Dick Umile

From Wikipedia, the free encyclopedia
Jump to: navigation, search
Dick Umile
Sport(s) Ice hockey
Current position
Title Head coach
Team New Hampshire
Biographical details
Born (1948-12-21) December 21, 1948 (age 66)
Melrose, Massachusetts
Playing career
1969–1972 New Hampshire
Position(s) Forward
Coaching career (HC unless noted)
1975–1985 Watertown High School
1985–1987 Providence (assistant)
1988–1990 New Hampshire (assistant)
1990–Present New Hampshire
Head coaching record
Overall 541-294-95
Accomplishments and honors
Championships
1997 Hockey East Regular Season Champion
1999 Hockey East Regular Season Champion
2002 Hockey East Regular Season Champion
2002 Hockey East Tournament Champion
2003 Hockey East Regular Season Champion
2003 Hockey East Tournament Champion
2007 Hockey East Regular Season Champion
2008 Hockey East Regular Season Champion
2010 Hockey East Regular Season Champion
Awards
1991 Bob Kullen Coach of the Year Award
1997 Bob Kullen Coach of the Year Award
1999 Bob Kullen Coach of the Year Award
1999 Spencer Penrose Award
2002 Bob Kullen Coach of the Year Award
2007 Bob Kullen Coach of the Year Award
2007 Italian-American Hall of Fame
2009 New Hampshire Legends of Hockey
2010 Bob Kullen Coach of the Year Award

Richard "Dick" Umile is an American ice hockey coach currently in charge at New Hampshire. Umile has held the post since 1990–91 and has the most wins in the team's history.[1]

Career[edit]

Dick Umile began attending New Hampshire in the fall of '68, sitting out his freshman year (as was common) and started playing for the Wildcats' as a Forward under legendary UNH coach Charlie Holt. Umile's playing career ended once he graduated in 1972 but he returned to the sport as the head coach for the Watertown Red Raiders in 1975 and rebuilt that unsuccessful team into a state champion within ten years.[2] Umile was lured back into the college ranks by the newly appointed head coach at Providence, former UNH teammate Mike McShane, but only two years in, Umile resigned due to the stress the job was putting on his personal life.[3]

A year later, while on vacation, Umile ran into Bob Kullen who was recovering from a recent heart transplant and was enticed to return to his alma mater as an assistant coach. Two seasons later, Kullen's health took a sudden turn for the worst and Umile was thrust into the head coaching position just prior to the 1990–91 season.[4] The season soon became dedicated to Kullen when the former coach died on November 2[3] and the team responded by giving New Hampshire its first winning season in seven years.[1] After the season, Umile was awarded with Hockey East's Coach of the Year Award, newly renamed in Bob Kullen Honor.[5]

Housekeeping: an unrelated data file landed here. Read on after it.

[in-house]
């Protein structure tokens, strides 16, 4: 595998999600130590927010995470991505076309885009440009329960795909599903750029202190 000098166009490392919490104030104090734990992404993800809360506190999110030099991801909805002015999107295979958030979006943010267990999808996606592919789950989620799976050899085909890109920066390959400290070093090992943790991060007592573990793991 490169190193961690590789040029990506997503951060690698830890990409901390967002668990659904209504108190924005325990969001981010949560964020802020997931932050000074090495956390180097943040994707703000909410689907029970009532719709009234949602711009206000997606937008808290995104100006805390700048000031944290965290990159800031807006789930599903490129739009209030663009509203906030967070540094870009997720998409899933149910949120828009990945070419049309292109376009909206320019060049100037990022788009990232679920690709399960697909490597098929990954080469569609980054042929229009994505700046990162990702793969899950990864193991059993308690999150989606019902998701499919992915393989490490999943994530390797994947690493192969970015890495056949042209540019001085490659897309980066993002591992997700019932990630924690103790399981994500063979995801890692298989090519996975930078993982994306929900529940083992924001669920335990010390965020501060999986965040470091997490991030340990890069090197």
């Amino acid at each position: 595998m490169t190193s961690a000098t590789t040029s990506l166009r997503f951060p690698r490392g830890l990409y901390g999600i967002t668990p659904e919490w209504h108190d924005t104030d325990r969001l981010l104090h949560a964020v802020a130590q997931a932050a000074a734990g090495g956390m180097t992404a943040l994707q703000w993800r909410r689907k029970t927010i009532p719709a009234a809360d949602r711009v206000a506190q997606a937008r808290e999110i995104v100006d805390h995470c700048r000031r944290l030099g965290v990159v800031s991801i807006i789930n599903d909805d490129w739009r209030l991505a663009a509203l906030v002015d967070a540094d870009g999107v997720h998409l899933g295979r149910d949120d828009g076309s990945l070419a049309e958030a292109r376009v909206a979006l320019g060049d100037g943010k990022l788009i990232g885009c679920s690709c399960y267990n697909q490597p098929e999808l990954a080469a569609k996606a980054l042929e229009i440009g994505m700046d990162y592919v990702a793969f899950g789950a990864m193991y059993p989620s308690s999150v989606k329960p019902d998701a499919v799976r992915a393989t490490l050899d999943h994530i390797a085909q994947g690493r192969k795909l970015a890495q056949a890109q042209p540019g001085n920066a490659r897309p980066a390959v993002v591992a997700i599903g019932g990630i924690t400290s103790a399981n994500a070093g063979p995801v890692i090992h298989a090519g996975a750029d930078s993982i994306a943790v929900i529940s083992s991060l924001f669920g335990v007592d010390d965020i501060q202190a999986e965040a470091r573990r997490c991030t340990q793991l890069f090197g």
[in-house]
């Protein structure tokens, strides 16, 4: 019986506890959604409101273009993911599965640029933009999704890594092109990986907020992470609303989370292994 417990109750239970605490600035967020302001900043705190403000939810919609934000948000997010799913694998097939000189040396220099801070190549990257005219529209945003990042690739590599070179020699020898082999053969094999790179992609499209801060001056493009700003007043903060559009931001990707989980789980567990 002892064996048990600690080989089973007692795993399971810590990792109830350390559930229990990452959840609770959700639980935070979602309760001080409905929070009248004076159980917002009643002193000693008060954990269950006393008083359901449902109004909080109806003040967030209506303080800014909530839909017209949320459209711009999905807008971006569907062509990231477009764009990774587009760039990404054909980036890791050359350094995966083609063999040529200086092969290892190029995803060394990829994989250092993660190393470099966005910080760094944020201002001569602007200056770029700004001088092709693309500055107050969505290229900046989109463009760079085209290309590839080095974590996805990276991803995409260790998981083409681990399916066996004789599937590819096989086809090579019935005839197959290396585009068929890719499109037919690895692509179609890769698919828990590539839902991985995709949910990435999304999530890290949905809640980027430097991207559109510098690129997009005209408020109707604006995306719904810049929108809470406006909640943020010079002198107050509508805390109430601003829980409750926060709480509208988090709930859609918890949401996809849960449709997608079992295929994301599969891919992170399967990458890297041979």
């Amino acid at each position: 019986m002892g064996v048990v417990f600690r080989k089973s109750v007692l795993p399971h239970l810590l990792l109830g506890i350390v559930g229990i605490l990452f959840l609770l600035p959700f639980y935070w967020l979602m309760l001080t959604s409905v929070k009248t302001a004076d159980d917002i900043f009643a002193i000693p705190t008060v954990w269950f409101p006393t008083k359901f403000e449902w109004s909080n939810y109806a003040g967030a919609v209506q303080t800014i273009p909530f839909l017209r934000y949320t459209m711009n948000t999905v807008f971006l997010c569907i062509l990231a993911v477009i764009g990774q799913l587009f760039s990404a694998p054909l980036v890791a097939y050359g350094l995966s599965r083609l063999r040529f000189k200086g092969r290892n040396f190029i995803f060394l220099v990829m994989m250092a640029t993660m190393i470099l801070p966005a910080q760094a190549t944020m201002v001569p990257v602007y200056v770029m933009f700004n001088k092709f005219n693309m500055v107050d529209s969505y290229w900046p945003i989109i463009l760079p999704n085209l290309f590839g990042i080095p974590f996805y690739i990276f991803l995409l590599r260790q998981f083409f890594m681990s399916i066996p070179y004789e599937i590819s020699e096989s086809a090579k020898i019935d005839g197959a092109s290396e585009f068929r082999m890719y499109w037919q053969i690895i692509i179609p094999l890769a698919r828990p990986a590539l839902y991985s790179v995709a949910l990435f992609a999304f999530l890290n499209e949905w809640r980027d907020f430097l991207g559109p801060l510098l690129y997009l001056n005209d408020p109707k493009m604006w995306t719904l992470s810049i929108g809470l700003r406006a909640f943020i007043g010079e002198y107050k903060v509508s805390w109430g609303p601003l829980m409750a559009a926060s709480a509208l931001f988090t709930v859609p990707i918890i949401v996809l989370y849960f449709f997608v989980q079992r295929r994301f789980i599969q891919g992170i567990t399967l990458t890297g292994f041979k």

Though Kullen hadn't been forgotten, the Wildcats' became Umile's team the next season when they advanced to the NCAA tournament for the first time in a decade.[1] four years later New Hampshire would win its first Hockey East Regular Season title, and its first conference title in 23 years, behind a then-record 28-win season. Two years later the Wildcats would post their first 30-win season and march all the way to the 1999 NCAA Championship Game before being defeated by conference rival Maine 3-2 in overtime.[6] New Hampshire would continue to perform strongly under Umile and made it back to the title tilt four years later but were downed by Minnesota 5-1 in 2003.

Over the course of his 24 years at the helm, Umile has coached the Wildcats to 22 winning seasons, with twenty of them having at least 20 wins. He hold the school record for most statistical categories including Frozen Four appearances (4), NCAA Tournament appearances (18), consecutive tournament appearances (10), and Conference Regular Season Titles (7), and is the only coach in school history to provide conference tournament titles (2002 and 2003). For his efforts Umile has received the Bob Kullen Coach of the Year Award a record six times[7] as well as the Spencer Penrose Award in 1999[8] and was named too both the Italian-American Hall of Fame (2007) and the New Hampshire Legends of Hockey (2009).[9]